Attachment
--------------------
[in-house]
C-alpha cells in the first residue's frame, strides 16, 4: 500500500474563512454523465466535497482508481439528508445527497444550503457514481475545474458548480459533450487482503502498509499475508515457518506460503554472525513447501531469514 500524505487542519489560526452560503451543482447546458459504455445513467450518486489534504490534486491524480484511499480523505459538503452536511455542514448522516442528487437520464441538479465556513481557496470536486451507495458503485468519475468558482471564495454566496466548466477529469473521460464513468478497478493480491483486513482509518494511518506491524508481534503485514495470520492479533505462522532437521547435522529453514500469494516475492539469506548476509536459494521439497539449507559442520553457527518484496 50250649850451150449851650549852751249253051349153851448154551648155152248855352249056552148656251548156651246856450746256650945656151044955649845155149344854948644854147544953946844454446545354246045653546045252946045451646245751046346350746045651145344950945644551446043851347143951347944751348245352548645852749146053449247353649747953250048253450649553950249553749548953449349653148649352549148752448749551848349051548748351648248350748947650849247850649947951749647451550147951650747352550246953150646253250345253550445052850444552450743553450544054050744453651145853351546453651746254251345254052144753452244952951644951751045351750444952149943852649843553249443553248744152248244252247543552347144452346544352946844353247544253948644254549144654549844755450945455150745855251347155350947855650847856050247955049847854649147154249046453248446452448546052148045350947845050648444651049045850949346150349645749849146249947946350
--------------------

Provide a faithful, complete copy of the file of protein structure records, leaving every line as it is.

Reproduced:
[in-house]
C-alpha cells in the first residue's frame, strides 16, 4: 500500500474563512454523465466535497482508481439528508445527497444550503457514481475545474458548480459533450487482503502498509499475508515457518506460503554472525513447501531469514 500524505487542519489560526452560503451543482447546458459504455445513467450518486489534504490534486491524480484511499480523505459538503452536511455542514448522516442528487437520464441538479465556513481557496470536486451507495458503485468519475468558482471564495454566496466548466477529469473521460464513468478497478493480491483486513482509518494511518506491524508481534503485514495470520492479533505462522532437521547435522529453514500469494516475492539469506548476509536459494521439497539449507559442520553457527518484496 50250649850451150449851650549852751249253051349153851448154551648155152248855352249056552148656251548156651246856450746256650945656151044955649845155149344854948644854147544953946844454446545354246045653546045252946045451646245751046346350746045651145344950945644551446043851347143951347944751348245352548645852749146053449247353649747953250048253450649553950249553749548953449349653148649352549148752448749551848349051548748351648248350748947650849247850649947951749647451550147951650747352550246953150646253250345253550445052850444552450743553450544054050744453651145853351546453651746254251345254052144753452244952951644951751045351750444952149943852649843553249443553248744152248244252247543552347144452346544352946844353247544253948644254549144654549844755450945455150745855251347155350947855650847856050247955049847854649147154249046453248446452448546052148045350947845050648444651049045850949346150349645749849146249947946350